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Blogging 2G: Does it need a Media Management Gateway?

By Harold Gilchrist


There has been a lot of "blog talk" this week about media management as it pertains to blogs.


Let start this looking at the main points of Brent's of request that started this thread:

  • An extension to the various weblog APIs that Id love to see would  be easy image uploading.
  • Not just images, but movies, Flash files, etc.

Brent's response after the introduction of the metaWeblog.newMediaObject by Dave Winer.

"Exactly what my users want is to be able to select a picture, have it get uploaded automatically, and then have NetNewsWire automatically generate the img tag (or whatever) to link to the object.

This method enables that. I can't think of anything I'd change.

Of course, one might in the future consider additional methods -- it would be nice, for instance, to get a list of media files already on the server. But one thing at a time is best. This is the important first step."

If all you want to do is upload a few image files uploading to the weblog server method would suffice.

The real question is as some bloggers move past what I'll call "light media types" is the weblog server the best place for the media files to reside?  And if it's not, what is the role of the the weblog server in this model or is this really an interface issue between the media server and client apps?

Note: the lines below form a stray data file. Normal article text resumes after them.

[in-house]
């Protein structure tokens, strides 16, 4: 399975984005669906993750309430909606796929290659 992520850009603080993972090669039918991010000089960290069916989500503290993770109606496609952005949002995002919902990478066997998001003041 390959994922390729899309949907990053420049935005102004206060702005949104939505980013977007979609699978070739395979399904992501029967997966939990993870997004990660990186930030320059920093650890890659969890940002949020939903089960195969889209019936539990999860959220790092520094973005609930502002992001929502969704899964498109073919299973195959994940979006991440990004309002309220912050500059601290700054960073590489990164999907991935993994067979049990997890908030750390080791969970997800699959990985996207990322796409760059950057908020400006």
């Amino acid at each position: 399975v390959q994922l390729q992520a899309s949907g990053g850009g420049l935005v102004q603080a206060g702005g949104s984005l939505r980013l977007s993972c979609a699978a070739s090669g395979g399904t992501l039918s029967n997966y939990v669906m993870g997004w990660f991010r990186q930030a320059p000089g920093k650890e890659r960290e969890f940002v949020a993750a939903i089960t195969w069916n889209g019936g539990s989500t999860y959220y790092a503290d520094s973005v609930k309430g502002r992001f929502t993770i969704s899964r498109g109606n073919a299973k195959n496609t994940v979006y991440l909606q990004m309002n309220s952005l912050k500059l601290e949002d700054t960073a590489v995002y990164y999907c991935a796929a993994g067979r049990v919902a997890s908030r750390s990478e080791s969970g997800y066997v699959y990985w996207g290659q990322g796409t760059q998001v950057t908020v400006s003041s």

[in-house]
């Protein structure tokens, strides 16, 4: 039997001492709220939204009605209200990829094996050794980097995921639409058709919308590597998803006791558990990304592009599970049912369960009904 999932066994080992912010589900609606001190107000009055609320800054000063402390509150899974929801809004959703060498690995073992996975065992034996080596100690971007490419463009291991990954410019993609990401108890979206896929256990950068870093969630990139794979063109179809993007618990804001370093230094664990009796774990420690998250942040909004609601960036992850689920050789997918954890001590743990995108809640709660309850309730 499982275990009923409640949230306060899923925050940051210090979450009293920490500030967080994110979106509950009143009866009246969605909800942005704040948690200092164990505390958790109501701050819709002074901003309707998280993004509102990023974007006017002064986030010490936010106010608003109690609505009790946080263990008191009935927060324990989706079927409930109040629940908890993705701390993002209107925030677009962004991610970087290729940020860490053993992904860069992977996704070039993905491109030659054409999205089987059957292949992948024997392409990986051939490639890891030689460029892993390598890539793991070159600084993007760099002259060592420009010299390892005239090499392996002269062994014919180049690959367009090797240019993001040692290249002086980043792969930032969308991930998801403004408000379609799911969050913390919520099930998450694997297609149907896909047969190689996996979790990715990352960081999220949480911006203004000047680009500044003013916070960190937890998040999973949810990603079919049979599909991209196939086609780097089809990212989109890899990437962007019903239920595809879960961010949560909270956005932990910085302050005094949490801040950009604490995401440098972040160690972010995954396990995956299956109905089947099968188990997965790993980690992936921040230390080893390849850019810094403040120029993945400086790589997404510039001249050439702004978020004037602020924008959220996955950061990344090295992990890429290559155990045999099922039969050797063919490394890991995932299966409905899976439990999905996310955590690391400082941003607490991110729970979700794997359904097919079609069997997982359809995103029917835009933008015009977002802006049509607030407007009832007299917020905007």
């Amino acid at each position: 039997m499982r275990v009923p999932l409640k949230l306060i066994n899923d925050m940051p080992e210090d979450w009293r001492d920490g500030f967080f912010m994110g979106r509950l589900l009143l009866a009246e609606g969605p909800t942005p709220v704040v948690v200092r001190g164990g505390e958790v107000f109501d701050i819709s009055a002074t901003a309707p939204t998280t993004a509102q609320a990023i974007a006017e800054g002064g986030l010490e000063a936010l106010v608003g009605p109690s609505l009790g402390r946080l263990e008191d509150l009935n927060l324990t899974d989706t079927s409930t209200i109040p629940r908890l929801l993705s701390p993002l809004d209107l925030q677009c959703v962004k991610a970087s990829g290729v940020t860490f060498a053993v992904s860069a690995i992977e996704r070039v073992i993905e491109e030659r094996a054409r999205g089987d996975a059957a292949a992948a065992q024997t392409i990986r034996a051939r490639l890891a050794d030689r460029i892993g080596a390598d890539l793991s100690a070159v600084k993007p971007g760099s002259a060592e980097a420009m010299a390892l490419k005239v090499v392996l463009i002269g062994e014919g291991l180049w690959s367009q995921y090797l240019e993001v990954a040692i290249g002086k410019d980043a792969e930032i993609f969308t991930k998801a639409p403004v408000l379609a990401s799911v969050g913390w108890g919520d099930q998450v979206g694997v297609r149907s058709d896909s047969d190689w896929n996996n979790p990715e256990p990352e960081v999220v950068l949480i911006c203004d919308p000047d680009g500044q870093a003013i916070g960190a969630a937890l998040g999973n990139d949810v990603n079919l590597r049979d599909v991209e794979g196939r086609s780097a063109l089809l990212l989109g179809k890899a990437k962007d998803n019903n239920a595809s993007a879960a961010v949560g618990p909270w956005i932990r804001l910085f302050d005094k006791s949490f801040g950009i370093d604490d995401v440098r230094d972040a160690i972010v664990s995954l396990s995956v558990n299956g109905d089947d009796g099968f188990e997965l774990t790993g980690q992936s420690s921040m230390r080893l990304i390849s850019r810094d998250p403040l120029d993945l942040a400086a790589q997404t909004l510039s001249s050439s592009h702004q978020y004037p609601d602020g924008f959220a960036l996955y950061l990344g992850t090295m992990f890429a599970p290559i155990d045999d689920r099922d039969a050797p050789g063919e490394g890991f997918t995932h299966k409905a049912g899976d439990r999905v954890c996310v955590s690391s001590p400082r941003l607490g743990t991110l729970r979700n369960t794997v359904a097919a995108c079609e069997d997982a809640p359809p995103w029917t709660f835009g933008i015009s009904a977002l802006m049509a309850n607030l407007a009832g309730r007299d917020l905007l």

It's my opinion as we move and scale our blogs toward other media types (both dynamic (live streaming) and static) a separate media management/gateway server is the way to go.

I myself store my blog's media files, audio and images today on a separate server and just embed the necessary html to point to the media on the media server (which today is just a html server I use just for media).  It is not that this method is not supported today by weblog servers it just that easier methods and tools could make this process more productive and available to other users.

I would like see the media management server also be a two-way gateway.  It should allow the user to send directly media objects from cell phones. PDAs, PCs (stationary and mobile) as well as communicate the media object's presence to networks like the web, RSS, P2P and other networks.

The challanges here for an open API are a plenty:
  • With long-form video, especially, we can't assume (yet) that the weblog system is the primary storage and delivery vehicle for the streaming asset. 

True.  Doesn't make any sense if your serious about doing media beyond images.

  • Each streaming architecture for rich media is different, and weblog systems don't have a standard API to be aware of that data.

The only job of the weblog server should be to contain the html that points to the media object in the post and publish the metadata to the RSS file (and maybe some light media files).  Just as the job of the weblog will not be to create and edit the media type,  as there are tools designed to do that.